Research Article

Environmental Science and Pollution Research

, Volume 20, Issue 10, pp 7341-7347

Misuse of null hypothesis significance testing: would estimation of positive and negative predictive values improve certainty of chemical risk assessment?

  • Mirco BundschuhAffiliated withInstitute for Environmental Sciences, University of Koblenz-LandauDepartment of Aquatic Sciences and Assessment, Swedish University of Agricultural Sciences Email author 
  • , Michael C. NewmanAffiliated withVirginia Institute of Marine Science, College of William and Mary
  • , Jochen P. ZubrodAffiliated withInstitute for Environmental Sciences, University of Koblenz-Landau
  • , Frank SeitzAffiliated withInstitute for Environmental Sciences, University of Koblenz-Landau
  • , Ricki R. RosenfeldtAffiliated withInstitute for Environmental Sciences, University of Koblenz-Landau
  • , Ralf SchulzAffiliated withInstitute for Environmental Sciences, University of Koblenz-Landau

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Abstract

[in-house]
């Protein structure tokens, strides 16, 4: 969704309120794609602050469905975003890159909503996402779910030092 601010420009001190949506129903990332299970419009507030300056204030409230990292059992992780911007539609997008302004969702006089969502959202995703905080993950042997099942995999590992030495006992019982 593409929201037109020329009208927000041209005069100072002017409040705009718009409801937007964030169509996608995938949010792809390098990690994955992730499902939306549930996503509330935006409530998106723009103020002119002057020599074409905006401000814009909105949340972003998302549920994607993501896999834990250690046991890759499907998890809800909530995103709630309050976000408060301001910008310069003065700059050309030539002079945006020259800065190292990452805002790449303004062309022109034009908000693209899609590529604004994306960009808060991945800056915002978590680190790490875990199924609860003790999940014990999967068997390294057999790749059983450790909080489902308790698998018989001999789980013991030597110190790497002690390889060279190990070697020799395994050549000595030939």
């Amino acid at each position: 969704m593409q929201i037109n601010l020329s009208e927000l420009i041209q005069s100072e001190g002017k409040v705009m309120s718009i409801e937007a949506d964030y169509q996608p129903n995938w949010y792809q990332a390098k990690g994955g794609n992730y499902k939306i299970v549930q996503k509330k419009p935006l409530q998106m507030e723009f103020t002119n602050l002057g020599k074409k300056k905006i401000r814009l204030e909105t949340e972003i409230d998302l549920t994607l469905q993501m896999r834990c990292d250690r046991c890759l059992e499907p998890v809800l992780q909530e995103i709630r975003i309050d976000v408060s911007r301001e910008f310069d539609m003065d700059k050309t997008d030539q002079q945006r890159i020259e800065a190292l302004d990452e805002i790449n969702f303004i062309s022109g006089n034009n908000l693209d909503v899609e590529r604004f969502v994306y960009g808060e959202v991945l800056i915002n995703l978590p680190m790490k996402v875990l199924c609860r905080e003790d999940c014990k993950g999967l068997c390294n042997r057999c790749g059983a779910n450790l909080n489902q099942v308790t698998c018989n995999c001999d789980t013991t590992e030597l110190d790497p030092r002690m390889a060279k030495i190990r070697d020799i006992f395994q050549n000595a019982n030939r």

Although generally misunderstood, the p value is the probability of the test results or more extreme results given H0 is true: it is not the probability of H0 being true given the results. To obtain directly useful insight about H0, the positive predictive value (PPV) and the negative predictive value (NPV) may be useful extensions of null hypothesis significance testing (NHST). They provide information about the probability of statistically significant and non-significant test outcomes being true based on an a priori defined biologically meaningful effect size. The present study explores the utility of PPV and NPV in an ecotoxicological context by using the frequently applied Daphnia magna reproduction test (OECD guideline 211) and the chemical stressor lindane as a model system. The results indicate that especially the NPV deviates meaningfully between a test design strictly following the guideline and an experimental procedure controlling for α and β at the level of 0.05. Consequently, PPV and NPV may be useful supplements to NHST that inform the researcher about the level of confidence warranted by both statistically significant and non-significant test results. This approach also reinforces the value of considering α, β, and a biologically meaningful effect size a priori.

Keywords

Sample size Bayesian Power analysis Effect size Type I error rate Type II error rate